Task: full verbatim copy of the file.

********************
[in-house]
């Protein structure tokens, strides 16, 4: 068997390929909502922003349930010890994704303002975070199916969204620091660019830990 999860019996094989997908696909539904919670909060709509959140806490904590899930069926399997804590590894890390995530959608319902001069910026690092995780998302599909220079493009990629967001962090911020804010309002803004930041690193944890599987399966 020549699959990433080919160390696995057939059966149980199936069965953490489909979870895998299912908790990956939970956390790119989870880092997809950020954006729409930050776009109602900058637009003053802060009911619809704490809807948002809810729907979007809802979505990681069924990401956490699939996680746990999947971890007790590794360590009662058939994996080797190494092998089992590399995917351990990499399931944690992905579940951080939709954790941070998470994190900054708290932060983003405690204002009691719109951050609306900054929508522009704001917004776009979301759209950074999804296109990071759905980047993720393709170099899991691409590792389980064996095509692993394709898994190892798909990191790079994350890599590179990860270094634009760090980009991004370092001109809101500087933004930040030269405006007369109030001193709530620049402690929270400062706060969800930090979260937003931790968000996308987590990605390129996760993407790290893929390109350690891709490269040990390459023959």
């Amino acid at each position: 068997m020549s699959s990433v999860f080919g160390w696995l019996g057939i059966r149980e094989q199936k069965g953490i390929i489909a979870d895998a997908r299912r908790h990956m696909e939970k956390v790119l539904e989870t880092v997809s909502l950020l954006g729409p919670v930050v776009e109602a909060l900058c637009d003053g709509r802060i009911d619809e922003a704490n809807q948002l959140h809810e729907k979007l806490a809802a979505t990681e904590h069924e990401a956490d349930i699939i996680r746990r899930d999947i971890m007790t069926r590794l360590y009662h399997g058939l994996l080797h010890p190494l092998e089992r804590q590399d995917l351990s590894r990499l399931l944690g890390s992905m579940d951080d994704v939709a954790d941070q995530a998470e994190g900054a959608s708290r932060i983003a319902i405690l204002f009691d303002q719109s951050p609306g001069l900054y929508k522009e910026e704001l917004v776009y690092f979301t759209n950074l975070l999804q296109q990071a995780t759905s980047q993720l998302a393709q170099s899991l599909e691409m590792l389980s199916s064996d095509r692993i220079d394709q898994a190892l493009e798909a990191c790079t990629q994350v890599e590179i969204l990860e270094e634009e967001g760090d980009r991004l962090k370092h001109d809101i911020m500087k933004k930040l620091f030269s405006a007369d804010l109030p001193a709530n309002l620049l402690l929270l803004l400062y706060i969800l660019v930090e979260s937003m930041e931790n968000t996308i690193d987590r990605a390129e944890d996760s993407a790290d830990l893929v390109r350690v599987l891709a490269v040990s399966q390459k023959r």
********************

[in-house]
């Protein structure tokens, strides 16, 4: 068997390929909502922003349930010890994704303002975070199916969204620091660019830990 999860019996094989997908696909539904919670909060709509959140806490904590899930069926399997804590590894890390995530959608319902001069910026690092995780998302599909220079493009990629967001962090911020804010309002803004930041690193944890599987399966 020549699959990433080919160390696995057939059966149980199936069965953490489909979870895998299912908790990956939970956390790119989870880092997809950020954006729409930050776009109602900058637009003053802060009911619809704490809807948002809810729907979007809802979505990681069924990401956490699939996680746990999947971890007790590794360590009662058939994996080797190494092998089992590399995917351990990499399931944690992905579940951080939709954790941070998470994190900054708290932060983003405690204002009691719109951050609306900054929508522009704001917004776009979301759209950074999804296109990071759905980047993720393709170099899991691409590792389980064996095509692993394709898994190892798909990191790079994350890599590179990860270094634009760090980009991004370092001109809101500087933004930040030269405006007369109030001193709530620049402690929270400062706060969800930090979260937003931790968000996308987590990605390129996760993407790290893929390109350690891709490269040990390459023959």
């Amino acid at each position: 068997m020549s699959s990433v999860f080919g160390w696995l019996g057939i059966r149980e094989q199936k069965g953490i390929i489909a979870d895998a997908r299912r908790h990956m696909e939970k956390v790119l539904e989870t880092v997809s909502l950020l954006g729409p919670v930050v776009e109602a909060l900058c637009d003053g709509r802060i009911d619809e922003a704490n809807q948002l959140h809810e729907k979007l806490a809802a979505t990681e904590h069924e990401a956490d349930i699939i996680r746990r899930d999947i971890m007790t069926r590794l360590y009662h399997g058939l994996l080797h010890p190494l092998e089992r804590q590399d995917l351990s590894r990499l399931l944690g890390s992905m579940d951080d994704v939709a954790d941070q995530a998470e994190g900054a959608s708290r932060i983003a319902i405690l204002f009691d303002q719109s951050p609306g001069l900054y929508k522009e910026e704001l917004v776009y690092f979301t759209n950074l975070l999804q296109q990071a995780t759905s980047q993720l998302a393709q170099s899991l599909e691409m590792l389980s199916s064996d095509r692993i220079d394709q898994a190892l493009e798909a990191c790079t990629q994350v890599e590179i969204l990860e270094e634009e967001g760090d980009r991004l962090k370092h001109d809101i911020m500087k933004k930040l620091f030269s405006a007369d804010l109030p001193a709530n309002l620049l402690l929270l803004l400062y706060i969800l660019v930090e979260s937003m930041e931790n968000t996308i690193d987590r990605a390129e944890d996760s993407a790290d830990l893929v390109r350690v599987l891709a490269v040990s399966q390459k023959r």